What Can I Do with a Major in Environmental Earth Science?

Environmental science is an interdisciplinary academic field that integrates physical and life sciences (including physics, chemistry, biology, ecology, soil science, geology, and geography) to the study of the environment and environmental systems and to the solution of environmental problems. Earth science is an all-encompassing term for the science related to the planet Earth, including the study of the solid earth (lithosphere), the atmosphere, the hydrosphere (including the oceans), and the biosphere.

Environmental earth scientists study the human influence upon the earth and provide basic information needed to solve problems and establish rational policies for resource management, environmental protection, and public health safety and welfare.

Environmental Earth Science majors*:

  • train to work in a variety of areas crossing numerous disciplines
  • develop alternative energy systems
  • investigate, mitigate, and control pollution
  • promote sustainable urban development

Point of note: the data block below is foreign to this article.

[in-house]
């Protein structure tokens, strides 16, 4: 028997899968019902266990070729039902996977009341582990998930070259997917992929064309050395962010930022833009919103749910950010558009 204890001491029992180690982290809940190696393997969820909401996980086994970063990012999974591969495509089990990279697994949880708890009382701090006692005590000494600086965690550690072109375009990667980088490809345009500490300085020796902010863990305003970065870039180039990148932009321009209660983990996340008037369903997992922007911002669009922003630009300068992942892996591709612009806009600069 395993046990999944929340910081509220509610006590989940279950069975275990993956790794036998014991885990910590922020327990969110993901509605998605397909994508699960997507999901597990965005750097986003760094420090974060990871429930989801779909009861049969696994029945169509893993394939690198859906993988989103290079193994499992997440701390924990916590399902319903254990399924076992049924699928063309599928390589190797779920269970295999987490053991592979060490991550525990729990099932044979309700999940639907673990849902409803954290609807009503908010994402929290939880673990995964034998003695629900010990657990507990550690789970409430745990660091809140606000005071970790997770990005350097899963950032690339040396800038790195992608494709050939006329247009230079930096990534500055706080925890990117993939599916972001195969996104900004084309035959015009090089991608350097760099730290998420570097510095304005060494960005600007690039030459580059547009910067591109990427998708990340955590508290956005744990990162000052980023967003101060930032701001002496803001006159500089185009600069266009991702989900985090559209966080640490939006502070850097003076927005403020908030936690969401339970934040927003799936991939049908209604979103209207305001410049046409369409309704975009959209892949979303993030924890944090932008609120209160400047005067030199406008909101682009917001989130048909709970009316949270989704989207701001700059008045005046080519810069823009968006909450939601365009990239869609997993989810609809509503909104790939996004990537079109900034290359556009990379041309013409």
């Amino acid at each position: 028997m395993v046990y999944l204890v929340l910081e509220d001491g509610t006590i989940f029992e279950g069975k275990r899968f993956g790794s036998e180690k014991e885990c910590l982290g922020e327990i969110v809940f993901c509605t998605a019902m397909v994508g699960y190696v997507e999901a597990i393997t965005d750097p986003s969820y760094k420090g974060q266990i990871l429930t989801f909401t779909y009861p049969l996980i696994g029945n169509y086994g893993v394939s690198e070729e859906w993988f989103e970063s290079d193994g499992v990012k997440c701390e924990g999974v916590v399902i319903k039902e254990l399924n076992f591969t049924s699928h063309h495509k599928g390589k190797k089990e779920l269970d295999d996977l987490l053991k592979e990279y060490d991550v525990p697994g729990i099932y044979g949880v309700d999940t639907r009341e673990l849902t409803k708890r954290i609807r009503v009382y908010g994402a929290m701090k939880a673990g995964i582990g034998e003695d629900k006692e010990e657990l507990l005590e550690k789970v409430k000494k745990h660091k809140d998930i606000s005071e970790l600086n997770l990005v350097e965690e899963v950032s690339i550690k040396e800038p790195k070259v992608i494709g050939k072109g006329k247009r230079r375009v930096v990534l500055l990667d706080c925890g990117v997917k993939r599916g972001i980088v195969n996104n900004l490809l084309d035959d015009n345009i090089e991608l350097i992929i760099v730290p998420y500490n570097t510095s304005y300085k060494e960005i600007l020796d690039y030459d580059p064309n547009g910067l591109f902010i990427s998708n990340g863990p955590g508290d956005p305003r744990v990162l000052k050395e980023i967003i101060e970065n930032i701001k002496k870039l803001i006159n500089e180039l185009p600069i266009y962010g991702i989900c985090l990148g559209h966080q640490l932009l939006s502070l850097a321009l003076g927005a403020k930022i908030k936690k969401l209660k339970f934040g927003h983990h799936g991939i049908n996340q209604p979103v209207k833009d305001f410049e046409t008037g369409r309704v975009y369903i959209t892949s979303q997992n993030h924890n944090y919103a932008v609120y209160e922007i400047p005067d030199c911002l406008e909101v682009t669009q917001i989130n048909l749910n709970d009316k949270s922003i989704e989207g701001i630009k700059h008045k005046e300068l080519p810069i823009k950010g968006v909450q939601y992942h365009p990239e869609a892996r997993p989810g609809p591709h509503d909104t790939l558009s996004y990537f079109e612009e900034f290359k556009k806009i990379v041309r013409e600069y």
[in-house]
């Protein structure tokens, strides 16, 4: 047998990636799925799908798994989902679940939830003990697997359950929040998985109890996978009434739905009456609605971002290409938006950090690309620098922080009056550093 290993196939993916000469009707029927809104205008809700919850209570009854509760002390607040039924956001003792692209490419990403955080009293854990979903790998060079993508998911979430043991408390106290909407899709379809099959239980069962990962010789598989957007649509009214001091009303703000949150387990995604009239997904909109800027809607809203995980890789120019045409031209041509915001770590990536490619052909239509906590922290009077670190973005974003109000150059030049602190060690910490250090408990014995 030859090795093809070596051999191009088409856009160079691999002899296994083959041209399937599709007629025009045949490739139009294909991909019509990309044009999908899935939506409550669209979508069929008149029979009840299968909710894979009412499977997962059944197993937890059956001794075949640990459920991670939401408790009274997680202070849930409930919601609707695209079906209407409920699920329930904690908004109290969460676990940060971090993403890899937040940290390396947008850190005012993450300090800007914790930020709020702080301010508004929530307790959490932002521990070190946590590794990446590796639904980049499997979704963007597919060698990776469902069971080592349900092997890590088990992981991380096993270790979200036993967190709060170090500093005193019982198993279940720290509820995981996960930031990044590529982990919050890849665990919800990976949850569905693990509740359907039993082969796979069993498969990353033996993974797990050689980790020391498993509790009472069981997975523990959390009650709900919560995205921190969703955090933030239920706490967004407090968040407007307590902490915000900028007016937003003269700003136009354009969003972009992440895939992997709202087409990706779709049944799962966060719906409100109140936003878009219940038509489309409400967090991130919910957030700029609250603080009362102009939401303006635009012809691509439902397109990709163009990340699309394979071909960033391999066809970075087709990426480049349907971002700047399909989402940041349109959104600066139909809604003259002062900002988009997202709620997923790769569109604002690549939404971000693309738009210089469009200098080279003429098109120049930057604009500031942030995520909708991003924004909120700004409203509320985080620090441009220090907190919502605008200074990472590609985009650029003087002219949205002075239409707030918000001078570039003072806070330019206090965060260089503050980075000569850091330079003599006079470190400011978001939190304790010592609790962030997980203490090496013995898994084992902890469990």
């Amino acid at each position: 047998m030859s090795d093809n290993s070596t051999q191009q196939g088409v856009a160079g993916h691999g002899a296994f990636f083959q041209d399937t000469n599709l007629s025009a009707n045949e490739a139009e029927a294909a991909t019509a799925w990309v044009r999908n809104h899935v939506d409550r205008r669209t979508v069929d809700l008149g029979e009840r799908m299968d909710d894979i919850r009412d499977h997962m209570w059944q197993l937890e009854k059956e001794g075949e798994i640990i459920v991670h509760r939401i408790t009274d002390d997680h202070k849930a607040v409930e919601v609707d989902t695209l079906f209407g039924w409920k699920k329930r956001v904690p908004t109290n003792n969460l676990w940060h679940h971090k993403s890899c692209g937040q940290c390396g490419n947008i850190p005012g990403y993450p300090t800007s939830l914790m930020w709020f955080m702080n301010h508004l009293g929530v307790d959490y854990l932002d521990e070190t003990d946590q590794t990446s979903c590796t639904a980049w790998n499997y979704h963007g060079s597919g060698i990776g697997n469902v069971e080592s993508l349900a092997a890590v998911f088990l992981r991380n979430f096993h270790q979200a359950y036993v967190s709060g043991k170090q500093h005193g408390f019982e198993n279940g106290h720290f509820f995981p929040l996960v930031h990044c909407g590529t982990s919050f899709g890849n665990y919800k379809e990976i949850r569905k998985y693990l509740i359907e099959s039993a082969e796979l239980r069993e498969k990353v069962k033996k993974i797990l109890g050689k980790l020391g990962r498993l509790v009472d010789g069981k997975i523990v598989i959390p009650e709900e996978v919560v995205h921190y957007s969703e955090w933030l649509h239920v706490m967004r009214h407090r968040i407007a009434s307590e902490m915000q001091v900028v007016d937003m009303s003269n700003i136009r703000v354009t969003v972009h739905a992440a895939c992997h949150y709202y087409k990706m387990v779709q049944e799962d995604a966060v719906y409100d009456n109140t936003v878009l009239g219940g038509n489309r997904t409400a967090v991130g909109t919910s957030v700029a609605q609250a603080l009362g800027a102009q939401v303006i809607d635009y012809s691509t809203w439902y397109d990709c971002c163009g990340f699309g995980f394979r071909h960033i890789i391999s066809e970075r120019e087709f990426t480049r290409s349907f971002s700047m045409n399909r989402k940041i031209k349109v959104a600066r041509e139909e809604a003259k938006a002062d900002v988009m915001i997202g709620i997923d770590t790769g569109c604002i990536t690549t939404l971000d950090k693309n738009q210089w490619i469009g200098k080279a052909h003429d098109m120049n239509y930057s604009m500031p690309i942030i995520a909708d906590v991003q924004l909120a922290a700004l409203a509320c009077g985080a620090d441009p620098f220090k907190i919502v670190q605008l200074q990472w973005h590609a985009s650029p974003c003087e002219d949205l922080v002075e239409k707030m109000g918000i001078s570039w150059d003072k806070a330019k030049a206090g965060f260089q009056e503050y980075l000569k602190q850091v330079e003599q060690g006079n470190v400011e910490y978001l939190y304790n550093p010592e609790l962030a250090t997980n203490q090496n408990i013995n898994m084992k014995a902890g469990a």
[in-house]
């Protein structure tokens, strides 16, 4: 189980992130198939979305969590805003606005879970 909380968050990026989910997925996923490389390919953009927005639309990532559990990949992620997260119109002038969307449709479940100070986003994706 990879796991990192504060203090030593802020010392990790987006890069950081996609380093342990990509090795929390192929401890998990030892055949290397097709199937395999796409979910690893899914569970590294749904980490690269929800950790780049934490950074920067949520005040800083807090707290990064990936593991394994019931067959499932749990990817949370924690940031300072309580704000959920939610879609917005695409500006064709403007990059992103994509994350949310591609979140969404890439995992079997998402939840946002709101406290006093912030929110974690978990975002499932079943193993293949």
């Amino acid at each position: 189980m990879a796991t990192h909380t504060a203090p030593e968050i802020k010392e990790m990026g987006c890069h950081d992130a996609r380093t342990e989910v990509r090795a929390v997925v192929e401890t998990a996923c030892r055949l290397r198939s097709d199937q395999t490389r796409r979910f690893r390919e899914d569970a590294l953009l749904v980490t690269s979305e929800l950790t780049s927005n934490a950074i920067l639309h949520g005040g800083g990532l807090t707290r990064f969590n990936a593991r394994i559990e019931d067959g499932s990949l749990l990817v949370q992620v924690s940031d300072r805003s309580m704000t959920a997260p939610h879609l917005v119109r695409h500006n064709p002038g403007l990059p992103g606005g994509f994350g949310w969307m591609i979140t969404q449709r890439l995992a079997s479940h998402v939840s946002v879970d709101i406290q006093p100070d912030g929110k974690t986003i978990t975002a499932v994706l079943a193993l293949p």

• understand the causes and effects of global climate change

The Environmental Earth Science majors are typically employed in environmental consulting and planning firms, energy and mineral resource companies, or government agencies, such as the National Park Service, environmental protection agencies, and health departments. They are also employed in schools and universities, a wide array of both small and large corporations, legal practices, non-profit organizations, and even the news media. Because environmental earth scientists are continually urged to recognize and address the world around them, they acquire and hone skills that are highly valued in many disciplines.

In recent years, about 30% of our graduates have furthered their education in graduate programs.

Career options for Environmental Earth Science graduates include**:

  • environmental consultant
  • materials analyst
  • geoscientist

Additional Resources

*This is a sample of specific skills (competencies) that Environmental Earth Science majors acquire; it is not a comprehensive list. Also note that these are in addition to the general skills that are common to all CAS majors.

**This is a sample of career options available to Environmental Earth Science majors; it is not a comprehensive list. Also note that some of the listed career options may require additional education and/or training beyond the bachelor's degree.